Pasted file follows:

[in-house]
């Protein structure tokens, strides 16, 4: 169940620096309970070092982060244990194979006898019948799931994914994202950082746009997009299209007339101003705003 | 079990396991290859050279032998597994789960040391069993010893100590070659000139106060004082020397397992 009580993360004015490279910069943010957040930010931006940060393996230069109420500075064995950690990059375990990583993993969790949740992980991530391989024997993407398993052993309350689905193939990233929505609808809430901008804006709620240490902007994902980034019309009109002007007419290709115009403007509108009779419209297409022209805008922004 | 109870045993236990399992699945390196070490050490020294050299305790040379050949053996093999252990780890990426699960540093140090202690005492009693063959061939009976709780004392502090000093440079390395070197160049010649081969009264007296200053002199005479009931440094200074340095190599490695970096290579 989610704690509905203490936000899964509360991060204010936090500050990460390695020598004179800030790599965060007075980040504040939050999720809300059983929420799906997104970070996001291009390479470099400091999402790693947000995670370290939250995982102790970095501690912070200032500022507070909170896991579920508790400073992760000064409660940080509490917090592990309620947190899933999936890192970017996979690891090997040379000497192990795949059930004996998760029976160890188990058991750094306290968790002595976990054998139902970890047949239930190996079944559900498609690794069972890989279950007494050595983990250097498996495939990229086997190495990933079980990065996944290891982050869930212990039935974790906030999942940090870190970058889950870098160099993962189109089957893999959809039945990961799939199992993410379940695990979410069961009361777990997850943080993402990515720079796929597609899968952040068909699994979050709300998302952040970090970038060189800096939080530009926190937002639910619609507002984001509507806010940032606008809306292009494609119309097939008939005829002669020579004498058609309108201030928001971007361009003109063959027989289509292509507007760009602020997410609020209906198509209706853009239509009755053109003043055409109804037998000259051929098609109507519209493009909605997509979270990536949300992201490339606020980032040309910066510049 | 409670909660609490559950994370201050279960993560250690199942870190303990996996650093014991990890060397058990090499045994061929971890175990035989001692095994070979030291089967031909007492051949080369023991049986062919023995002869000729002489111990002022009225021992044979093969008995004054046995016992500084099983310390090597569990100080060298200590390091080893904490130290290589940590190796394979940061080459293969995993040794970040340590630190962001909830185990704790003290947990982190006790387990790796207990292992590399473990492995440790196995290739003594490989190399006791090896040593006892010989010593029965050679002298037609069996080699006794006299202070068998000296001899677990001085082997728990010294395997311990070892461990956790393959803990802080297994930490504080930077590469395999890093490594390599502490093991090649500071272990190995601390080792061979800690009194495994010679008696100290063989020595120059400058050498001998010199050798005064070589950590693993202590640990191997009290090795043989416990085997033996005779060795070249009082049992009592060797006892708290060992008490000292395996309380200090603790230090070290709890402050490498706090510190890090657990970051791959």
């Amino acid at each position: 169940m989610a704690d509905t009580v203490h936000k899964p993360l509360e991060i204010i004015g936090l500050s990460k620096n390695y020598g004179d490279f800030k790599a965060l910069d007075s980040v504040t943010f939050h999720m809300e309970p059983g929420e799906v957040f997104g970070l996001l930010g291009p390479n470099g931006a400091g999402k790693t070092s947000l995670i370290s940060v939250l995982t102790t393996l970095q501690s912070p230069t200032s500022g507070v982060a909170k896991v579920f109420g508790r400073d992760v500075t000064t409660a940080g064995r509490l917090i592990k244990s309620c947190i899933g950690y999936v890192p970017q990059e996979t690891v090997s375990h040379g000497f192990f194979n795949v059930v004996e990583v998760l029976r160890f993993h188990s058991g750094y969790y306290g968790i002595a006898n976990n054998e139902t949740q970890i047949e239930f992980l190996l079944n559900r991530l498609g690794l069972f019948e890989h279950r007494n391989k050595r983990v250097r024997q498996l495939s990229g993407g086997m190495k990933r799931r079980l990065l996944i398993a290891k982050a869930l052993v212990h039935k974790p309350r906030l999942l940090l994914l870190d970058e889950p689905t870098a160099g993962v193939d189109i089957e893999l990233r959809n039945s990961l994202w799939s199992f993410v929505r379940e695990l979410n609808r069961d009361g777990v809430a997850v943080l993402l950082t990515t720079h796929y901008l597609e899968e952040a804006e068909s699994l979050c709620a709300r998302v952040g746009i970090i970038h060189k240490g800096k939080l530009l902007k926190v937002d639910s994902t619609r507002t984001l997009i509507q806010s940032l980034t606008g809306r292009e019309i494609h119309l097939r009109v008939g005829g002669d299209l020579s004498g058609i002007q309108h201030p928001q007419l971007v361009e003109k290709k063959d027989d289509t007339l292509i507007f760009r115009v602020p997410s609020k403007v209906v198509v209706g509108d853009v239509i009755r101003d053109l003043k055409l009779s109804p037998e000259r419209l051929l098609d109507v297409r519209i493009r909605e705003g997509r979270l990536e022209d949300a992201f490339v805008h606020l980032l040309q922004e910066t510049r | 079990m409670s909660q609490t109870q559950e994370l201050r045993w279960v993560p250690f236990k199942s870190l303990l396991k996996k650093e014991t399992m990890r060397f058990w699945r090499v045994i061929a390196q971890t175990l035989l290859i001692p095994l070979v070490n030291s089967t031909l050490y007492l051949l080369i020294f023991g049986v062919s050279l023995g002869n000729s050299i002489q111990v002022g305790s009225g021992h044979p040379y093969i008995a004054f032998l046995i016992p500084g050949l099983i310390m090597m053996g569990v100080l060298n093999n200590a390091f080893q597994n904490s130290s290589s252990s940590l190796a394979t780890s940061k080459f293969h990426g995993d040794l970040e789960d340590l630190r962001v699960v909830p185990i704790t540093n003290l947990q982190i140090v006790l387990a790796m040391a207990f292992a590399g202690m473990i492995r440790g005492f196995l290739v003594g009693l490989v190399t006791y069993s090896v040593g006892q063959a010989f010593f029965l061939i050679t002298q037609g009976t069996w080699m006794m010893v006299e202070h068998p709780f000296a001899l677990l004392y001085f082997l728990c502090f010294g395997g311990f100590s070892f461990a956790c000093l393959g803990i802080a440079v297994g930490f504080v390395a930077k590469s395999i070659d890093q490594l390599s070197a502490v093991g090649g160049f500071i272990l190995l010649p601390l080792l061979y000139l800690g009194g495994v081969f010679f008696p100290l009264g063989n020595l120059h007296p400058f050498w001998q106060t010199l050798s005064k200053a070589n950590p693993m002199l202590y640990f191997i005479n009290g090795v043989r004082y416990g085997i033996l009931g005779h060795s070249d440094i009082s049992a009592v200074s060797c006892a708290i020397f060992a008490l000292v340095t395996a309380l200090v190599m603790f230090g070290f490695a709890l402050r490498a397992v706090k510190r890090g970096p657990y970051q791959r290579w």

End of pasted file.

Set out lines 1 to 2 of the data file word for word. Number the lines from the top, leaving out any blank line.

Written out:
[in-house]
């Protein structure tokens, strides 16, 4: 169940620096309970070092982060244990194979006898019948799931994914994202950082746009997009299209007339101003705003 | 079990396991290859050279032998597994789960040391069993010893100590070659000139106060004082020397397992 009580993360004015490279910069943010957040930010931006940060393996230069109420500075064995950690990059375990990583993993969790949740992980991530391989024997993407398993052993309350689905193939990233929505609808809430901008804006709620240490902007994902980034019309009109002007007419290709115009403007509108009779419209297409022209805008922004 | 109870045993236990399992699945390196070490050490020294050299305790040379050949053996093999252990780890990426699960540093140090202690005492009693063959061939009976709780004392502090000093440079390395070197160049010649081969009264007296200053002199005479009931440094200074340095190599490695970096290579 989610704690509905203490936000899964509360991060204010936090500050990460390695020598004179800030790599965060007075980040504040939050999720809300059983929420799906997104970070996001291009390479470099400091999402790693947000995670370290939250995982102790970095501690912070200032500022507070909170896991579920508790400073992760000064409660940080509490917090592990309620947190899933999936890192970017996979690891090997040379000497192990795949059930004996998760029976160890188990058991750094306290968790002595976990054998139902970890047949239930190996079944559900498609690794069972890989279950007494050595983990250097498996495939990229086997190495990933079980990065996944290891982050869930212990039935974790906030999942940090870190970058889950870098160099993962189109089957893999959809039945990961799939199992993410379940695990979410069961009361777990997850943080993402990515720079796929597609899968952040068909699994979050709300998302952040970090970038060189800096939080530009926190937002639910619609507002984001509507806010940032606008809306292009494609119309097939008939005829002669020579004498058609309108201030928001971007361009003109063959027989289509292509507007760009602020997410609020209906198509209706853009239509009755053109003043055409109804037998000259051929098609109507519209493009909605997509979270990536949300992201490339606020980032040309910066510049 | 409670909660609490559950994370201050279960993560250690199942870190303990996996650093014991990890060397058990090499045994061929971890175990035989001692095994070979030291089967031909007492051949080369023991049986062919023995002869000729002489111990002022009225021992044979093969008995004054046995016992500084099983310390090597569990100080060298200590390091080893904490130290290589940590190796394979940061080459293969995993040794970040340590630190962001909830185990704790003290947990982190006790387990790796207990292992590399473990492995440790196995290739003594490989190399006791090896040593006892010989010593029965050679002298037609069996080699006794006299202070068998000296001899677990001085082997728990010294395997311990070892461990956790393959803990802080297994930490504080930077590469395999890093490594390599502490093991090649500071272990190995601390080792061979800690009194495994010679008696100290063989020595120059400058050498001998010199050798005064070589950590693993202590640990191997009290090795043989416990085997033996005779060795070249009082049992009592060797006892708290060992008490000292395996309380200090603790230090070290709890402050490498706090510190890090657990970051791959």